On Wed, Jul 18, 2018, at 12:45 PM, Botond Ballo wrote:
> Hi everyone,
> With the proposal for a standard 2D graphics library now on ice [1],
> members of the C++ standards committee have been investigating
> alternative ways of giving C++ programmers a standard way to write
> graphical and interactive applications, in a way that leverages
> existing standards and imposes a lower workload on the committee.
> A recent proposal along these lines is for a standard embedding
> facility called "web_view", inspired by existing embedding APIs like
> Android's WebView:
> http://www.open-std.org/jtc1/sc22/wg21/docs/papers/2018/p1108r0.html
> As we have some experience in the embedding space here at Mozilla, I
> was wondering if anyone had feedback on this embedding library
> proposal. This is an early-stage proposal, so high-level feedback on
> the design and overall approach is likely to be welcome.

I've joked about this a bit, but in seriousness: an API for web embedding is a 
difficult thing to get right. We don't even have one currently for desktop 
Firefox. The proposal references things like various WebKit bindings, but 
glosses over the fact that Apple revamped WebKit APIs as WebKit2 to better 
handle process separation. For all the buzz about WebKit being a popular web 
embedding, most people seem to have switched to embedding Chromium in some form 
these days, and even there the most popular projects are Chromium Embedded 
Framework and Electron, neither of which is actually maintained by Google and 
both of which have gone through significant API churn. That is all to say that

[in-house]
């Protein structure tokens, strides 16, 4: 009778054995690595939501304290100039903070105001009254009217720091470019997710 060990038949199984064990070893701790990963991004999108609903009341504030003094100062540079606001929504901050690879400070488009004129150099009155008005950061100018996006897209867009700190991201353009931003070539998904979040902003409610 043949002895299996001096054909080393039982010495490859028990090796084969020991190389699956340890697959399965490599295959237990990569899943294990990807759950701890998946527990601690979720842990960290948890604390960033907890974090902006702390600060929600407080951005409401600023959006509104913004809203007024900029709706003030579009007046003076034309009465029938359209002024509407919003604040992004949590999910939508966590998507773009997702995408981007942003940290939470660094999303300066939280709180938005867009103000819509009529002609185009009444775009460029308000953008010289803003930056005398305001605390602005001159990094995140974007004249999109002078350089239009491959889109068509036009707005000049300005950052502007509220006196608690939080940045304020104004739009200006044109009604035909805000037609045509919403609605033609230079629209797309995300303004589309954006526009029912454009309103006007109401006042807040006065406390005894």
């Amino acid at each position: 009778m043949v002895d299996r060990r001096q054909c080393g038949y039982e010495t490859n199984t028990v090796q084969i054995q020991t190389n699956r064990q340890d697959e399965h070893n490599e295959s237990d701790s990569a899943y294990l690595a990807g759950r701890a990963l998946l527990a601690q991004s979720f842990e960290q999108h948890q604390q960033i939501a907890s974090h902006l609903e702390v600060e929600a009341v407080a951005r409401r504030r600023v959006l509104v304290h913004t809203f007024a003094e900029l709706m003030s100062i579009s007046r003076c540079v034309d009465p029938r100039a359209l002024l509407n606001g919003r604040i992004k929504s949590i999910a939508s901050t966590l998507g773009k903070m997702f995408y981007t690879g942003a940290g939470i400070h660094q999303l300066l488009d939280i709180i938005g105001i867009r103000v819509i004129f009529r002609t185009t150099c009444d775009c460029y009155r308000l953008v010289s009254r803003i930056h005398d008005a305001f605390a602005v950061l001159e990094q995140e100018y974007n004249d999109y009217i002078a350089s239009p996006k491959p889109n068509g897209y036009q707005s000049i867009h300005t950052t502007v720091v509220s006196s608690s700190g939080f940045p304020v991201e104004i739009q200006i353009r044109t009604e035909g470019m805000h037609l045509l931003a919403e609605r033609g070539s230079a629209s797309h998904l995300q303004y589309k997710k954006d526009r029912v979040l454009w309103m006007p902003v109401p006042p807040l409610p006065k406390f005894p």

I don't have confidence that the C++ standards committee (or maybe anyone, 
really) has the ability to spec a useful API for web embedding that can both 
encompass the broad set of issues involved and also remain useful over time as 
rendering engines evolve.

I understand the committee's point of view--the C++ standard library does not 
provide any facilities for writing applications that do more than console input 
and output. I would submit that this is OK, because UI programming in any form 
is a complicated topic and it's unlikely that the standard could include 
anything that would actually be useful to most people.

Honestly I think at this point growth of the C++ standard library is an 
anti-feature. The committee should figure out how to get modules specified 
(which I understand is a difficult thing, I'm not trying to minimize the work 
there) so that tooling can be built to provide a first-class module ecosystem 
for C++ like Rust and other languages have. The language should provide a 
better means for extensibility and code reuse so that the standard library 
doesn't have to solve everyone's problems.

I would make this same argument if someone were to propose a similar API for 
inclusion into the Rust standard library--it doesn't belong there, it belongs 
on crates.io.

dev-platform mailing list

Reply via email to